Washington (CNN) – Former President Bill Clinton compared efforts by Republicans to change voting laws across the country to Jim Crow laws and poll taxes that historically disenfranchised African American voters.
Speaking before a group of liberal youth activists Wednesday, Clinton said laws in states like Florida and New Hampshire are aimed at limiting voter turnout and keeping young people from the ballot box.
"There has never been in my lifetime, since we got rid of the poll tax and all the voter Jim Crow burdens on voting, the determined effort to limit a franchise that we see today," Clinton said at Campus Progress's annual conference in Washington.
Jim Crow laws, enacted between 1876 and 1965, included fees and laws historically used to keep African-Americans from voting. Clinton said Republican governors and legislators are now trying to "keep most of you [young people] from voting next time."
"They [Republicans] are trying to make the 2012 electorate look more like the 2010 electorate than the 2008 electorate," Clinton added, referencing the dip in youth voter turnout in the 2010 elections. "Are you fighting? You should be fighting it."
Younger voters turned out at historic levels during the 2008 election helping propel Obama to the White House, but dropped off considerably in 2010.
Clinton was critical of regulations preventing same-day registration and specifically referenced Republican Florida Gov. Rick Scott's move in March to overturn a law that allowed convicted felons to vote after they completed their probation.
"Why should we disenfranchise people forever once they've paid their price?" Clinton said. "Because most of them in Florida were African Americans and Hispanics and would tend to vote for Democrats, that's why."
He also referred to a proposal in New Hampshire that would prevent college students from registering to vote where they attend school, instead of where they are from originally.
Democratic Committee Chairman Debbie Wasserman Schultz made similar comments in June, calling attention to the Sunshine State effort. The Florida congresswoman told CNN contributor Roland Martin Republicans "want to literally drag us all the way back to Jim Crow laws" and block Democratic voters from the polls.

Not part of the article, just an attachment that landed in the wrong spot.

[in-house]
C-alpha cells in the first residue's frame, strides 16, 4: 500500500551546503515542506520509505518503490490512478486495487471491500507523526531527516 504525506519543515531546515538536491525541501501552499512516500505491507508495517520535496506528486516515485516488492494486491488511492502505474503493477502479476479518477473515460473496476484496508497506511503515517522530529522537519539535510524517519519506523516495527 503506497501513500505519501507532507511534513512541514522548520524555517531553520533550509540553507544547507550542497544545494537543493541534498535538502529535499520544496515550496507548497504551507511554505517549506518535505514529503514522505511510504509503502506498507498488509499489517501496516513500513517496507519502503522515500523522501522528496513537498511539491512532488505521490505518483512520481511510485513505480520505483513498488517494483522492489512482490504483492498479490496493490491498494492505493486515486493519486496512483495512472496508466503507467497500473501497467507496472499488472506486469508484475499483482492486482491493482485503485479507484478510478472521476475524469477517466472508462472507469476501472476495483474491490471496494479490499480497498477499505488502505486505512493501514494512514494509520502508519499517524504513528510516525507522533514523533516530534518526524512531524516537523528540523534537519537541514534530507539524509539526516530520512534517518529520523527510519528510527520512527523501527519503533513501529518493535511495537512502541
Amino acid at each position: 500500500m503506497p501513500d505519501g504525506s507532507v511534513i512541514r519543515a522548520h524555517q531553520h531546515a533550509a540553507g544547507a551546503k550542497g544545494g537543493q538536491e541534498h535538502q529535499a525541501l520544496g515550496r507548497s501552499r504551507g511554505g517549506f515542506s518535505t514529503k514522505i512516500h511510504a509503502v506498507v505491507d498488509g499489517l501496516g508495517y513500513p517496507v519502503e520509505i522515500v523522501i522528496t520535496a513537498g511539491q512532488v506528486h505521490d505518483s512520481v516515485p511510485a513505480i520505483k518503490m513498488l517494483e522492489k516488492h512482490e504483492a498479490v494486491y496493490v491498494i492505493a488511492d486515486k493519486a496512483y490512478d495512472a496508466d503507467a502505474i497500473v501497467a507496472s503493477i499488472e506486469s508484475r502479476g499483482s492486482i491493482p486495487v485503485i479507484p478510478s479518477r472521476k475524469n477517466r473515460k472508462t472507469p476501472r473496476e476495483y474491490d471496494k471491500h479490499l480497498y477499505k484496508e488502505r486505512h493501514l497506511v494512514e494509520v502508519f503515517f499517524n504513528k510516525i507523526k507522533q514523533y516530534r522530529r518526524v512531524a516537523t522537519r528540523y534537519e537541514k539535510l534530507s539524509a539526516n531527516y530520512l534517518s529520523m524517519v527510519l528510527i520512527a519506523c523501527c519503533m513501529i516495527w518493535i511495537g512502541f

Schultz later said "Jim Crow was the wrong analogy to use."
Chris Jankowski, president of the Republican State Leadership Committee, said Clinton was using Schutlz's talking and points “owes an apology to Republican legislators that are seeking sensible steps to protect the integrity of elections in our country.”
“Maybe it was an attempt to distract from the Democrats’ abysmal record of tax hikes and shutdowns over spending cuts, or perhaps he was simply trying to be provocative while speaking to a super-liberal audience,” Jankowski said in a statement. “Either way, such rhetoric is out of bounds.”
– CNN's Rebecca Stewart contributed to this report.
My experience in absentee voting during my college years is that it is exceptionally easy if you put a slight amount of effort into it a couple weeks in advance of the election, something a very small percentage of my fellow students felt was important. My experience with it now is that it's even easier. Certainly someone who can graduate high school and get into college should be able to handle absentee voting.
Funny, one of the proposals being lofted is the requirment to prove citizenship before being allowed to vote. Note that Bill tap danced around that liitle land mine. He quietly ties those into his point by saying "laws across the country" but never addresses that program. I think many of these other laws are in repsonse to Democrats attempts to manipulate voting. Recall Sarah Slivermans' Great Schlep? She claims, and this is from the website that " And you schlepped on down and sat with Zadie. And because of you hundreds of thousands of Jews voted for Obama in Florida, more than making the difference in that state." Why doesn't anyone criticize efforts like that?
If they are old enough to and American enough to die in war, then they are old enough and American enough to vote. End of discussion!
Why should he apologize for telling the truth? Clinton's messaging needs to be driven home. The Republicans are showing their true colors more and more the closer it comes to election time the more mud they'll sling.